My mother grew up in New York City never learning how to drive a car before she left. When she moved to Frederick, MD for college, she fell in love with the country life. She loved gardening and flowers. Her gardens were quite unorganized and messy compared with my father’s orderly rows of onions and cantaloupe.
When the daffodils came in, she would send my niece off with scissors and a grocery bag to gather them from the neighbor’s lane. I remember walking in the kitchen and the table covered with mounds of daffodils. My mother would put vases of these flowers all over the house. She was as reliable as crocuses in the spring.
“Aunt City, can I have some of your country ham and cheddar spread?” I asked.
“Yes, honey,” she said, and then she would move her big body around that small kitchen.
With Dad and my three brothers in there too, aunt City might bump into you four or six times, just putting things on the table. I think she enjoyed the contact.
“Stevie, do you want that on homemade bread and Ritz crackers?”
“Yes, Aunt City, and a big glass of your spiked Egg Nog please.”
The calories consumed in the next hour probably totaled in the millions.
The residents of the Record Street Home for the Aged are my responsibility as far as breakfast, lunch and dinner are concerned. Thirteen women with an average age of eighty-nine. While cooking I also have to answer the telephone.
“Good morning, Chef Stephen, Record Street Home, how can I help you?”
“My mother is in the infirmary and I would like to come by
with some of her Depends underwear,” some lady says.
“Let me send you to the Nurse’s Station.”
I have worked here five years and have not totally figured out the phone system. I have cut many people off by accident, especially when I am busy in the kitchen. The responsibility and the help that I am given have caused me to lose my temper on several occasions.
The residents, who are hard of hearing, have complained to the director of yelling and banging in the kitchen. She said one more incident and I am history. She yells this at me. She has threatened me with dismissal four times. The one time I quit she called me the next day and for the first time in four year she said, “You do a good job. Please come back.”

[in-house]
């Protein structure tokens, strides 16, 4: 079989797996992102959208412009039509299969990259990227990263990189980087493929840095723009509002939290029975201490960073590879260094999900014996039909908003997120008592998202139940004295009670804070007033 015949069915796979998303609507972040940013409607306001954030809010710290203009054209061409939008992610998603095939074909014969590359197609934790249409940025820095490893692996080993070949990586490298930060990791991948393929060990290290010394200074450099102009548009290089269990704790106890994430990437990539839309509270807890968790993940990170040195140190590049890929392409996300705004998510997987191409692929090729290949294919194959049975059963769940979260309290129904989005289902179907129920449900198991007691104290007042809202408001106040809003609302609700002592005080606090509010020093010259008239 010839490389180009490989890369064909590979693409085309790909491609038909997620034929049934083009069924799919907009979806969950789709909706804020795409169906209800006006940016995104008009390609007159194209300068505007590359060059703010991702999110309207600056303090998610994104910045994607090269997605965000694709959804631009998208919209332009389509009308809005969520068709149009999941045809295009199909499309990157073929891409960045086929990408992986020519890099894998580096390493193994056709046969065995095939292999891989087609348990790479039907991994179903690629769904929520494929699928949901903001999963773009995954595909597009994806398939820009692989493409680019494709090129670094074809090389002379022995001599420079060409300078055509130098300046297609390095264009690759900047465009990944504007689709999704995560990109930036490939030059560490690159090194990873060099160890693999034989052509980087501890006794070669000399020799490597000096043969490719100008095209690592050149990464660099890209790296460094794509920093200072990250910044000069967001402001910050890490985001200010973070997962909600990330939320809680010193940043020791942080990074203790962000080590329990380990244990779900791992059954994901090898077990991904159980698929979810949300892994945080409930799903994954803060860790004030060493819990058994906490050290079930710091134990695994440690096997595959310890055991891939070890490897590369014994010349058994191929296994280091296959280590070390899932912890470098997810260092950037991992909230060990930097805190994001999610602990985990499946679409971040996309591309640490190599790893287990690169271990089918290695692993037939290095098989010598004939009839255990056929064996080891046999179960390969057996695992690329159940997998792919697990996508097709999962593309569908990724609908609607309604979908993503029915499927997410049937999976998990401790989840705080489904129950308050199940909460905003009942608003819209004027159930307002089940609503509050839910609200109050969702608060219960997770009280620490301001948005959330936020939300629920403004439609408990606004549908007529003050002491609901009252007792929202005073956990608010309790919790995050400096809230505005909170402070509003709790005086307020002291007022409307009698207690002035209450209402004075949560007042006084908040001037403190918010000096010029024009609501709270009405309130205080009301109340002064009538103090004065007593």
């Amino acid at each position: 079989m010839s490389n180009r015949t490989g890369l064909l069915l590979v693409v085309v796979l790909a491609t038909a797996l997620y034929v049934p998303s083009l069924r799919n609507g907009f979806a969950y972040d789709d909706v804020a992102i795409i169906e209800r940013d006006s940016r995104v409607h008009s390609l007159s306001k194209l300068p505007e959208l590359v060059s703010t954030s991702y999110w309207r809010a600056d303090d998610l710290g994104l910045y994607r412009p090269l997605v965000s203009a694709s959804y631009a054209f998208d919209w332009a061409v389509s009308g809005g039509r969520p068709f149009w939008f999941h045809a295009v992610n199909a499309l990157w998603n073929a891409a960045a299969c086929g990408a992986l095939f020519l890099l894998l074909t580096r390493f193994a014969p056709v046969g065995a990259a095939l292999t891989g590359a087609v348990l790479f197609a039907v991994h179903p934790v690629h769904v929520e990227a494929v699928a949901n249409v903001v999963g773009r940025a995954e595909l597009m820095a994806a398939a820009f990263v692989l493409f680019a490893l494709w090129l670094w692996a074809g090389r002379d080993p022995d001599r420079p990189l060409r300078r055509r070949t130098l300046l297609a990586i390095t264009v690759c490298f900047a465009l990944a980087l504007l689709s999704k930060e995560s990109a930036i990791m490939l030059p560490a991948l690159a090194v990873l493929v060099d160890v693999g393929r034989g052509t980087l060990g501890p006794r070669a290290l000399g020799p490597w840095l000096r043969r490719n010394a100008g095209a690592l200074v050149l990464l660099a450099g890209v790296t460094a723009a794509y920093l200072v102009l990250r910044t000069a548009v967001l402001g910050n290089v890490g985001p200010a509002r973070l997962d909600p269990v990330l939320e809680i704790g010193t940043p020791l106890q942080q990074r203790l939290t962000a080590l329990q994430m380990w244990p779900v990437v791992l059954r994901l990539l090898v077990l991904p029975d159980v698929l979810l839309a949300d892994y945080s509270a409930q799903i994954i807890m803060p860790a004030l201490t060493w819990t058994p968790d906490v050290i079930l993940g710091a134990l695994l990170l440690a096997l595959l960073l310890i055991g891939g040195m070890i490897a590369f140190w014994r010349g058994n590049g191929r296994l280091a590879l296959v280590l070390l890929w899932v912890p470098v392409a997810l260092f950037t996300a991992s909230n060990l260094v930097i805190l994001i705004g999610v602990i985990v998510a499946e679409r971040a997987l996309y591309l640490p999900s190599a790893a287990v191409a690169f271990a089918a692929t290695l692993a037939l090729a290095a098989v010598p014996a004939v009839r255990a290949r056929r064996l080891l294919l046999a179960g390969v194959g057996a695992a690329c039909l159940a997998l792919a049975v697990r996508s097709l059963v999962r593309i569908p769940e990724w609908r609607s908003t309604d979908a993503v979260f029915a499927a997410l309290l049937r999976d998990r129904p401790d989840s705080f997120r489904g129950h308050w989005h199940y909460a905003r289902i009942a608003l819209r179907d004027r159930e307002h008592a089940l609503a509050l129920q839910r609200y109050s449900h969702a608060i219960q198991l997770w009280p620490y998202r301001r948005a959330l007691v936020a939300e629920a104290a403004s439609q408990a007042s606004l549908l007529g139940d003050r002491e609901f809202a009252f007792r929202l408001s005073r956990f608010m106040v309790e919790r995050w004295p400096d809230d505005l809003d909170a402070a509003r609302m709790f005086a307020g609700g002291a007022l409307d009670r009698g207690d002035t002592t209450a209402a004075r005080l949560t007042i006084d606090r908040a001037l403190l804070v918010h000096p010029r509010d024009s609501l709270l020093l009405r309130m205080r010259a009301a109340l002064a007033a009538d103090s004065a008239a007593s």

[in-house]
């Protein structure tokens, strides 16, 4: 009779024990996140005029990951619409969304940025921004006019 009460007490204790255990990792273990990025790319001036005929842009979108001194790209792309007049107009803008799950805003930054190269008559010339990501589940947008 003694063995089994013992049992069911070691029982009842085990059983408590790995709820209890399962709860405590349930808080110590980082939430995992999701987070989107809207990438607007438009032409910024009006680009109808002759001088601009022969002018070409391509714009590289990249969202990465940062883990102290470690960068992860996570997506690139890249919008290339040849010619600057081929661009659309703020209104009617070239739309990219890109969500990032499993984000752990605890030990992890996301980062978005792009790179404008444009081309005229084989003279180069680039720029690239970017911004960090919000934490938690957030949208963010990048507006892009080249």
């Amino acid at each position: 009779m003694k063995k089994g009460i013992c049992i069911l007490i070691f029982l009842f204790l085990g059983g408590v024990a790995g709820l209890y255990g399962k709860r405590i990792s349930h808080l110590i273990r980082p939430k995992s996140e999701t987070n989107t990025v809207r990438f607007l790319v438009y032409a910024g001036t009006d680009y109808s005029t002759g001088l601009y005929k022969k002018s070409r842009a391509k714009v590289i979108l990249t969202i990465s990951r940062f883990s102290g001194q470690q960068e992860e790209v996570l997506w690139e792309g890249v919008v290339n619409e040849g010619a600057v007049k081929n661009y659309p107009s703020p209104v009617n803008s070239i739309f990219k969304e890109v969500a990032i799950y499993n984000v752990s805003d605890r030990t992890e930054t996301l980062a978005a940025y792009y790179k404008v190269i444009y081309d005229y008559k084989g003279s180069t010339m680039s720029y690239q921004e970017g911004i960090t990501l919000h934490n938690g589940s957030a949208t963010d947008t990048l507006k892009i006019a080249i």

I don’t handle stress well. It can cause me to eat like a hog, smoke mother nature, and watch weird movies on Netflix. It is a good thing I only work on weekends…
I am the kitchen supervisor.
My assistant, seventy-four year old Loretta, suggested to me that I better get my ass in gear or breakfast would not make it by 8 am. Half-asleep, I flipped another pancake and told Loretta there was nothing wrong with getting a little behind, winked, and moved my hips in and out as if I was making love. As she went back into the dining room, she paused and said “Stephen,” making sure I noticed as she moved her rear end back and forth and then side to side.
For a second I thought, Not too bad, then I came to my senses.
Unbelievable. There was a trainee at work today.
She was seventeen, tall and lanky like a super model. I’m fifty-five, not bad looking for a fat person. She had short blond hair. My hair is turning grey, my excessive nose hair is still blonde.
In a busy kitchen you sometimes accidentally bump into a coworker.
This happened near the refrigerator. I was looking for something to eat, and she walked behind me and bumped her leg into my leg. I acted as if I didn’t notice.
Later, I showed her how to make cream of potato soup.
For the first time in a long time, I enjoyed being at work.
After a three week layoff for a broken rib, I get back to work tomorrow.
I am going to tell my kitchen assistant, Loretta, not to get behind me and smack my butt or anything. If I slip and fall, it could be fatal. If she sees me falling, she is to immediately get underneath me so I don’t hit the hard floor.
When I make comments like this to her, she says that I’m so full of shit my eyes are brown.
I may go to see who is the nurse on duty and tell her what my situation is. If it is Nurse Julie I’m going to tell her that if she sees me laying on the floor to immediately give me mouth to mouth resuscitation.
In a work environment you have to make your coworkers aware of your heath needs.